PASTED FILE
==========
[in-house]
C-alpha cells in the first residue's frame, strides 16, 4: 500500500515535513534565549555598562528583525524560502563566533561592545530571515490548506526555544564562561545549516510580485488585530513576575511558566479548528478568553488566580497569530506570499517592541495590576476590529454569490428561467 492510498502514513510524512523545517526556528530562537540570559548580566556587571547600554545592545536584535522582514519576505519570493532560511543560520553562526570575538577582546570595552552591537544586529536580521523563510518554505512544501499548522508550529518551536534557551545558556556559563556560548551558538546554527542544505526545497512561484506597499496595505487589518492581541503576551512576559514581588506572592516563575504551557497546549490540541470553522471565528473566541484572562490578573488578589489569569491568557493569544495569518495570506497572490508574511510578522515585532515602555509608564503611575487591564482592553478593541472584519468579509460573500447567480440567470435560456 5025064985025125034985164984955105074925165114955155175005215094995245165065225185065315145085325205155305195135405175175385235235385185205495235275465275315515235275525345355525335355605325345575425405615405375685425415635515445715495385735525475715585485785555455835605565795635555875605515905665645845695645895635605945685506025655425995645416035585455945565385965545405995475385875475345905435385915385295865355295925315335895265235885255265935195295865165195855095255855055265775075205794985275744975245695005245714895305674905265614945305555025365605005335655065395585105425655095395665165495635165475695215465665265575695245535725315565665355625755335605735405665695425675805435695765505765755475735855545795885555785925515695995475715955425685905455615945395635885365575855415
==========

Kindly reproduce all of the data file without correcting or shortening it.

[in-house]
C-alpha cells in the first residue's frame, strides 16, 4: 500500500515535513534565549555598562528583525524560502563566533561592545530571515490548506526555544564562561545549516510580485488585530513576575511558566479548528478568553488566580497569530506570499517592541495590576476590529454569490428561467 492510498502514513510524512523545517526556528530562537540570559548580566556587571547600554545592545536584535522582514519576505519570493532560511543560520553562526570575538577582546570595552552591537544586529536580521523563510518554505512544501499548522508550529518551536534557551545558556556559563556560548551558538546554527542544505526545497512561484506597499496595505487589518492581541503576551512576559514581588506572592516563575504551557497546549490540541470553522471565528473566541484572562490578573488578589489569569491568557493569544495569518495570506497572490508574511510578522515585532515602555509608564503611575487591564482592553478593541472584519468579509460573500447567480440567470435560456 5025064985025125034985164984955105074925165114955155175005215094995245165065225185065315145085325205155305195135405175175385235235385185205495235275465275315515235275525345355525335355605325345575425405615405375685425415635515445715495385735525475715585485785555455835605565795635555875605515905665645845695645895635605945685506025655425995645416035585455945565385965545405995475385875475345905435385915385295865355295925315335895265235885255265935195295865165195855095255855055265775075205794985275744975245695005245714895305674905265614945305555025365605005335655065395585105425655095395665165495635165475695215465665265575695245535725315565665355625755335605735405665695425675805435695765505765755475735855545795885555785925515695995475715955425685905455615945395635885365575855415